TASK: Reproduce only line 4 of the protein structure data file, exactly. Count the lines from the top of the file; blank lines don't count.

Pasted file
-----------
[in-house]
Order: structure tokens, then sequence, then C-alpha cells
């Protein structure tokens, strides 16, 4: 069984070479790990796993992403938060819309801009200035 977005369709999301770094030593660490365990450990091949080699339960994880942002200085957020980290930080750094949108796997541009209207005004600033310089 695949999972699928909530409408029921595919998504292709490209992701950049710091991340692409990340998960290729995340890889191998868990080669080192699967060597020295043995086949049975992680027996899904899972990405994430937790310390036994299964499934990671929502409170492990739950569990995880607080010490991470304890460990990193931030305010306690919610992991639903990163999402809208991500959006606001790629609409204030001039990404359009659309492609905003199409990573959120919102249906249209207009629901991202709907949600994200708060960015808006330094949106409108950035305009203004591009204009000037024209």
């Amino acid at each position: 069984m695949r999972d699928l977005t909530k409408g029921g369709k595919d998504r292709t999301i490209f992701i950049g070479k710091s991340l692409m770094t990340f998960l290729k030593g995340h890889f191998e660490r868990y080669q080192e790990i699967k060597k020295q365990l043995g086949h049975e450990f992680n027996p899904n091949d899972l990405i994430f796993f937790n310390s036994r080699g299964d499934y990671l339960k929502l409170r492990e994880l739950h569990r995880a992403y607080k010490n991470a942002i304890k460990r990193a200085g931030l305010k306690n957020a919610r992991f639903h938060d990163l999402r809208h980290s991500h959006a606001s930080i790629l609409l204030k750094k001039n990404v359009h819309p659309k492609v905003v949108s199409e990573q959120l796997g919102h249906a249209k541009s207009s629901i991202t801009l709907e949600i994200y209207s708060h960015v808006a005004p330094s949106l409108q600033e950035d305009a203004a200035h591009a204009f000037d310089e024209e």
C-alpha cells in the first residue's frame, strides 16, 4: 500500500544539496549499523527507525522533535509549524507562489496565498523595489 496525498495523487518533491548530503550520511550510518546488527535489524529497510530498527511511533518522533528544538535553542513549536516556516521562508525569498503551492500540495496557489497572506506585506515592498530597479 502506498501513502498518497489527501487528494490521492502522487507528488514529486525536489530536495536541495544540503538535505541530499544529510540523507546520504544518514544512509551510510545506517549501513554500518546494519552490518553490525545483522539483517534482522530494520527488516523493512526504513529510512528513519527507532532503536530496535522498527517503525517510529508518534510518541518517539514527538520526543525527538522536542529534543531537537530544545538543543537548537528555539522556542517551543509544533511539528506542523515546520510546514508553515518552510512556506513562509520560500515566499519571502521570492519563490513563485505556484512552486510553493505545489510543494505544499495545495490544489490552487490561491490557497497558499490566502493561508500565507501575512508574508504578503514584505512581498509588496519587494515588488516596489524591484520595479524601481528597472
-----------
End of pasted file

């Amino acid at each position: 069984m695949r999972d699928l977005t909530k409408g029921g369709k595919d998504r292709t999301i490209f992701i950049g070479k710091s991340l692409m770094t990340f998960l290729k030593g995340h890889f191998e660490r868990y080669q080192e790990i699967k060597k020295q365990l043995g086949h049975e450990f992680n027996p899904n091949d899972l990405i994430f796993f937790n310390s036994r080699g299964d499934y990671l339960k929502l409170r492990e994880l739950h569990r995880a992403y607080k010490n991470a942002i304890k460990r990193a200085g931030l305010k306690n957020a919610r992991f639903h938060d990163l999402r809208h980290s991500h959006a606001s930080i790629l609409l204030k750094k001039n990404v359009h819309p659309k492609v905003v949108s199409e990573q959120l796997g919102h249906a249209k541009s207009s629901i991202t801009l709907e949600i994200y209207s708060h960015v808006a005004p330094s949106l409108q600033e950035d305009a203004a200035h591009a204009f000037d310089e024209e």